Investigating the relation between boredom and media multitasking
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Media multitasking entails simultaneously engaging in multiple tasks when at least one of the tasks is based in media. Despite the abundance of research devoted to understanding the antecedents of media multitasking, little research has focused directly on what might be the most common trigger of media multitasking: boredom. Across two studies, we tested the assumption that state boredom leads to media multitasking by manipulating participants’ levels of boredom using video mood inductions prior to administering an attention-demanding 2-back task during which participants could media multitask by playing a task-irrelevant video. Experiment 1 also explored whether individual differences in trait boredom proneness predict the extent to which participants media multitask in the lab. We found no direct evidence for the view that state boredom leads to media multitasking. However, trait boredom proneness predicted greater amounts of media multitasking in Experiment 1. Unexpectedly, in both experiments, post-task ratings of boredom were equivalent regardless of mood induction condition, alerting us to the short-lived effects of video mood inductions and the boring nature of cognitive tasks. The implications of our findings are discussed in detail.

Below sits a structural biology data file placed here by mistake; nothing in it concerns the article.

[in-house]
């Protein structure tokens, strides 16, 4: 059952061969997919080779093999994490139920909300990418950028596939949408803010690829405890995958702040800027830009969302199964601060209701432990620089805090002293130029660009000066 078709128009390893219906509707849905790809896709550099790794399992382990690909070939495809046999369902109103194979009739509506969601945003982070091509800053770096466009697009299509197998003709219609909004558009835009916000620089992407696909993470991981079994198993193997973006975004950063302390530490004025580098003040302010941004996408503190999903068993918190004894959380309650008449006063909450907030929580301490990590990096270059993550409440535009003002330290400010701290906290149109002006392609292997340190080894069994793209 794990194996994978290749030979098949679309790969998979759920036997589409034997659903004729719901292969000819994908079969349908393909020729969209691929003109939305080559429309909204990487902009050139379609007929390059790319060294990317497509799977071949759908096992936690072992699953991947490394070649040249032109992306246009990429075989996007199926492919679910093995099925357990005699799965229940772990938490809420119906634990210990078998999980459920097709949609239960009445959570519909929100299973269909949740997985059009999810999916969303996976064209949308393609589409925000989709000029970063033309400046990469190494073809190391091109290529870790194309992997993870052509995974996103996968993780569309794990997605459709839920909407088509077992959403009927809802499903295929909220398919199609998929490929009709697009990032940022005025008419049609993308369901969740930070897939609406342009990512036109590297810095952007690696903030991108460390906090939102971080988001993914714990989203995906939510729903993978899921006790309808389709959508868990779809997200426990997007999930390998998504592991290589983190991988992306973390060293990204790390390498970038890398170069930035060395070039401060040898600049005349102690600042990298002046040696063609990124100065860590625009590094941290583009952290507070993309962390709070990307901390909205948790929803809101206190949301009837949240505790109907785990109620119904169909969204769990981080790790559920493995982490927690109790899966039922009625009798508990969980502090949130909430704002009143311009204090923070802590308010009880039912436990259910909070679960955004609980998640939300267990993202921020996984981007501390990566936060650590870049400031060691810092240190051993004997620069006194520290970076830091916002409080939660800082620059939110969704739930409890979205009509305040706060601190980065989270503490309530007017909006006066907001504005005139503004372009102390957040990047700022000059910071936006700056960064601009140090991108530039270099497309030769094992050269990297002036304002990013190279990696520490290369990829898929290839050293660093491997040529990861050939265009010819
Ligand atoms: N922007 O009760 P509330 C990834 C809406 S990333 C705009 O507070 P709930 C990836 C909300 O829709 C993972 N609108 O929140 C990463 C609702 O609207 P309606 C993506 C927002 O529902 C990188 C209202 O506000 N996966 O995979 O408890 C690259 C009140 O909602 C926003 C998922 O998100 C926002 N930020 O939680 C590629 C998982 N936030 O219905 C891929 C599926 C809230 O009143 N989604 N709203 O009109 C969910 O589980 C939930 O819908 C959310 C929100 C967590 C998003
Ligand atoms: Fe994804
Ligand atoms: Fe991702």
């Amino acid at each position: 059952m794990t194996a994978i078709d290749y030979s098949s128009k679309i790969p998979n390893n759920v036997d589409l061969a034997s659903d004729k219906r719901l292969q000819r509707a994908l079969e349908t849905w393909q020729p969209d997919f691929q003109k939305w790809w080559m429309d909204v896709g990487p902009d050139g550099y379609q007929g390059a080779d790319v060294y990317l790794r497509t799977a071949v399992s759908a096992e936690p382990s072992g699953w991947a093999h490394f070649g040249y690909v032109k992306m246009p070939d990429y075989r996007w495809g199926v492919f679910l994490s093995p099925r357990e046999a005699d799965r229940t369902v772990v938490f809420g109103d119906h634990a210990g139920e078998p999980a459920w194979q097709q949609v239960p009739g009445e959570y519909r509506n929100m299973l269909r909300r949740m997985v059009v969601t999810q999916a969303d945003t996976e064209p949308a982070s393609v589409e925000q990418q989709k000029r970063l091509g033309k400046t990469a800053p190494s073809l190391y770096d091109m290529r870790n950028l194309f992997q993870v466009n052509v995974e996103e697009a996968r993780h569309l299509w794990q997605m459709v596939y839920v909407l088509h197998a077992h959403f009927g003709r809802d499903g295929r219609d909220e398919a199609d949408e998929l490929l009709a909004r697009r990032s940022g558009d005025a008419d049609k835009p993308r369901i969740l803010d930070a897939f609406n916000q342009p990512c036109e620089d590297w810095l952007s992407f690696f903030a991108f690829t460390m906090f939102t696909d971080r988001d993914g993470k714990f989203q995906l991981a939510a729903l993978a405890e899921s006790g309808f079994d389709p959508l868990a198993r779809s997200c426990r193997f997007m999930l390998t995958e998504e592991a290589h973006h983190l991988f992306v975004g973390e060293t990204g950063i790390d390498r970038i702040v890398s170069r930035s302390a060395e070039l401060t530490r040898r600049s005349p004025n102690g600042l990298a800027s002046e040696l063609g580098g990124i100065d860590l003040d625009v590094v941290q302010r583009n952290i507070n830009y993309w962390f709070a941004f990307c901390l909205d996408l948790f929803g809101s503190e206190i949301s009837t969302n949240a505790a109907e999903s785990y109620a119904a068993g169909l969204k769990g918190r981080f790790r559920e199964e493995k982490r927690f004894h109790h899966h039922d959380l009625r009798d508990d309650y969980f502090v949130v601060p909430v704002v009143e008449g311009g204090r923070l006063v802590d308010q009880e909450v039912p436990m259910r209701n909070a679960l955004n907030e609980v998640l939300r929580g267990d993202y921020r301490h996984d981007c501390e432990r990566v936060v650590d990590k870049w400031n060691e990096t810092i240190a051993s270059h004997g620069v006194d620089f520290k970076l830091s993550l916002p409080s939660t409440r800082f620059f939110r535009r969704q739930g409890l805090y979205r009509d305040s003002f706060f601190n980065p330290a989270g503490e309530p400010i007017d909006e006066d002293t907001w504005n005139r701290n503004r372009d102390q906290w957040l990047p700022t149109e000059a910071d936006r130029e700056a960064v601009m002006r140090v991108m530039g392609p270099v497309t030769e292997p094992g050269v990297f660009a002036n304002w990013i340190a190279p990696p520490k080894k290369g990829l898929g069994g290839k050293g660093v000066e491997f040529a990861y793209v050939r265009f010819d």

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Allison Drody (2020). Investigating the relation between boredom and media multitasking. UWSpace. http://hdl.handle.net/10012/16268